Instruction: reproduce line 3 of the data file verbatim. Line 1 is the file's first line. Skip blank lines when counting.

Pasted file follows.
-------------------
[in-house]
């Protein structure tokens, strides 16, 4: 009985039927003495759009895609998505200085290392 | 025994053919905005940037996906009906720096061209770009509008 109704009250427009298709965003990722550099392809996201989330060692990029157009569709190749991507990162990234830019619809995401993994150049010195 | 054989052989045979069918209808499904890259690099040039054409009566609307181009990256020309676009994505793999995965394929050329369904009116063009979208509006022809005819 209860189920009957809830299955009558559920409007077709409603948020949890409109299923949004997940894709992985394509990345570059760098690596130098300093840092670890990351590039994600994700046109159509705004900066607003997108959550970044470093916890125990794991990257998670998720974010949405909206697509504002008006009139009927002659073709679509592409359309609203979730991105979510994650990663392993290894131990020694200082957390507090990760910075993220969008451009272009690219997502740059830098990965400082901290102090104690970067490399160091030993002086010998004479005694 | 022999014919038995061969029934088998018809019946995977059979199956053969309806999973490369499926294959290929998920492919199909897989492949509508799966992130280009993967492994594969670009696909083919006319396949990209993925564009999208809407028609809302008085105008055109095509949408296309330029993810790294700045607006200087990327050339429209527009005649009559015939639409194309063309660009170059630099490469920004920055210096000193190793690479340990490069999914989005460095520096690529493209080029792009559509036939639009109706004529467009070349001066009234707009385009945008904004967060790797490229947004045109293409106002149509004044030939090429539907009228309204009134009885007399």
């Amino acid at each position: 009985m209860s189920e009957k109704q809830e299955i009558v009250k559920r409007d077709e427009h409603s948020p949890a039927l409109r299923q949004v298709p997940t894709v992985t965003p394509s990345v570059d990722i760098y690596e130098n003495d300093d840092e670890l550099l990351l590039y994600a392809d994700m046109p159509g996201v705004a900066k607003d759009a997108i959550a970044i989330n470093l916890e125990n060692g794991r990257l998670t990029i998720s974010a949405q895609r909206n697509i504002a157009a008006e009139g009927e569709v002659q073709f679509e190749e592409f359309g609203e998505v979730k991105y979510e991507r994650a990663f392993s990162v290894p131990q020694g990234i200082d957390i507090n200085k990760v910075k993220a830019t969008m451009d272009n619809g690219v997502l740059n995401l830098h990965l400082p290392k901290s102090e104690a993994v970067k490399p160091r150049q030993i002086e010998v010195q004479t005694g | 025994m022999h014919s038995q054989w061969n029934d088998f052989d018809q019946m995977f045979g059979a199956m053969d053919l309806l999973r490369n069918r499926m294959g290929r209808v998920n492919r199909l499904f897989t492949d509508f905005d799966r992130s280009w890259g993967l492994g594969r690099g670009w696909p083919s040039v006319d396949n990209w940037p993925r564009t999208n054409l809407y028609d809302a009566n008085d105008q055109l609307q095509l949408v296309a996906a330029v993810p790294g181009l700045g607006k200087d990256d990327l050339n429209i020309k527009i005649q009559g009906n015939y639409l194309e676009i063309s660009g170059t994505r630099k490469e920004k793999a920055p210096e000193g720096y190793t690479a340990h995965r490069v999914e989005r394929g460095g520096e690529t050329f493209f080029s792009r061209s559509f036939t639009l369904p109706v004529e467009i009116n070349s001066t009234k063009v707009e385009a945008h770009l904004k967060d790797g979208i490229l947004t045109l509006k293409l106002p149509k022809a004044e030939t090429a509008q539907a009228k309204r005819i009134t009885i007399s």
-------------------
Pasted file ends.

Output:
């Amino acid at each position: 009985m209860s189920e009957k109704q809830e299955i009558v009250k559920r409007d077709e427009h409603s948020p949890a039927l409109r299923q949004v298709p997940t894709v992985t965003p394509s990345v570059d990722i760098y690596e130098n003495d300093d840092e670890l550099l990351l590039y994600a392809d994700m046109p159509g996201v705004a900066k607003d759009a997108i959550a970044i989330n470093l916890e125990n060692g794991r990257l998670t990029i998720s974010a949405q895609r909206n697509i504002a157009a008006e009139g009927e569709v002659q073709f679509e190749e592409f359309g609203e998505v979730k991105y979510e991507r994650a990663f392993s990162v290894p131990q020694g990234i200082d957390i507090n200085k990760v910075k993220a830019t969008m451009d272009n619809g690219v997502l740059n995401l830098h990965l400082p290392k901290s102090e104690a993994v970067k490399p160091r150049q030993i002086e010998v010195q004479t005694g | 025994m022999h014919s038995q054989w061969n029934d088998f052989d018809q019946m995977f045979g059979a199956m053969d053919l309806l999973r490369n069918r499926m294959g290929r209808v998920n492919r199909l499904f897989t492949d509508f905005d799966r992130s280009w890259g993967l492994g594969r690099g670009w696909p083919s040039v006319d396949n990209w940037p993925r564009t999208n054409l809407y028609d809302a009566n008085d105008q055109l609307q095509l949408v296309a996906a330029v993810p790294g181009l700045g607006k200087d990256d990327l050339n429209i020309k527009i005649q009559g009906n015939y639409l194309e676009i063309s660009g170059t994505r630099k490469e920004k793999a920055p210096e000193g720096y190793t690479a340990h995965r490069v999914e989005r394929g460095g520096e690529t050329f493209f080029s792009r061209s559509f036939t639009l369904p109706v004529e467009i009116n070349s001066t009234k063009v707009e385009a945008h770009l904004k967060d790797g979208i490229l947004t045109l509006k293409l106002p149509k022809a004044e030939t090429a509008q539907a009228k309204r005819i009134t009885i007399s």